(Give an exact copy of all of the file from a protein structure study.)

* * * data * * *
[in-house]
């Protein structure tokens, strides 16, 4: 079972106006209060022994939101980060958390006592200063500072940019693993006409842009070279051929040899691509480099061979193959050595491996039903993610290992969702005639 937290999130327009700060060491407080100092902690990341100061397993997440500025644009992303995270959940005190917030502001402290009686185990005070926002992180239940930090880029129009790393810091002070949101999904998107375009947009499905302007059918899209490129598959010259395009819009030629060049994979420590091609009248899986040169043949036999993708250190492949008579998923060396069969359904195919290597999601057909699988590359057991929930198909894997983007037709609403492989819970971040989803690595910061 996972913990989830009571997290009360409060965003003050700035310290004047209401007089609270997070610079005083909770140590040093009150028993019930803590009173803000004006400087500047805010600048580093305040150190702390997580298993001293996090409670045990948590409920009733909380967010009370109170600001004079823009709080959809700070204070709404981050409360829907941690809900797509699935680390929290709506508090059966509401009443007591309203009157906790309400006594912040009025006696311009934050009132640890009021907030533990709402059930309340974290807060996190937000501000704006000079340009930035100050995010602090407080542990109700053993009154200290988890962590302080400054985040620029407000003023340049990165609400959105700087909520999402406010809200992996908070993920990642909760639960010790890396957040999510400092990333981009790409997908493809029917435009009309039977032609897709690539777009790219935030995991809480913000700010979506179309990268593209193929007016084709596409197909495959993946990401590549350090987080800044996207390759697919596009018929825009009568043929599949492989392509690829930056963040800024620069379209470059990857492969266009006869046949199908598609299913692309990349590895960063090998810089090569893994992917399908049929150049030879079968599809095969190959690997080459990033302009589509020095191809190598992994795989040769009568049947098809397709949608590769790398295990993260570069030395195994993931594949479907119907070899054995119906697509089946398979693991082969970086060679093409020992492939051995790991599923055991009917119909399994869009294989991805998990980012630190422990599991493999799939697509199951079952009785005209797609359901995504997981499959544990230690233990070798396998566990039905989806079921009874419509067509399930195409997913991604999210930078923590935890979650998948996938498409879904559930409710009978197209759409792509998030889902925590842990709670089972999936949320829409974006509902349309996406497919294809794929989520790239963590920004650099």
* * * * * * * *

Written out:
[in-house]
């Protein structure tokens, strides 16, 4: 079972106006209060022994939101980060958390006592200063500072940019693993006409842009070279051929040899691509480099061979193959050595491996039903993610290992969702005639 937290999130327009700060060491407080100092902690990341100061397993997440500025644009992303995270959940005190917030502001402290009686185990005070926002992180239940930090880029129009790393810091002070949101999904998107375009947009499905302007059918899209490129598959010259395009819009030629060049994979420590091609009248899986040169043949036999993708250190492949008579998923060396069969359904195919290597999601057909699988590359057991929930198909894997983007037709609403492989819970971040989803690595910061 996972913990989830009571997290009360409060965003003050700035310290004047209401007089609270997070610079005083909770140590040093009150028993019930803590009173803000004006400087500047805010600048580093305040150190702390997580298993001293996090409670045990948590409920009733909380967010009370109170600001004079823009709080959809700070204070709404981050409360829907941690809900797509699935680390929290709506508090059966509401009443007591309203009157906790309400006594912040009025006696311009934050009132640890009021907030533990709402059930309340974290807060996190937000501000704006000079340009930035100050995010602090407080542990109700053993009154200290988890962590302080400054985040620029407000003023340049990165609400959105700087909520999402406010809200992996908070993920990642909760639960010790890396957040999510400092990333981009790409997908493809029917435009009309039977032609897709690539777009790219935030995991809480913000700010979506179309990268593209193929007016084709596409197909495959993946990401590549350090987080800044996207390759697919596009018929825009009568043929599949492989392509690829930056963040800024620069379209470059990857492969266009006869046949199908598609299913692309990349590895960063090998810089090569893994992917399908049929150049030879079968599809095969190959690997080459990033302009589509020095191809190598992994795989040769009568049947098809397709949608590769790398295990993260570069030395195994993931594949479907119907070899054995119906697509089946398979693991082969970086060679093409020992492939051995790991599923055991009917119909399994869009294989991805998990980012630190422990599991493999799939697509199951079952009785005209797609359901995504997981499959544990230690233990070798396998566990039905989806079921009874419509067509399930195409997913991604999210930078923590935890979650998948996938498409879904559930409710009978197209759409792509998030889902925590842990709670089972999936949320829409974006509902349309996406497919294809794929989520790239963590920004650099």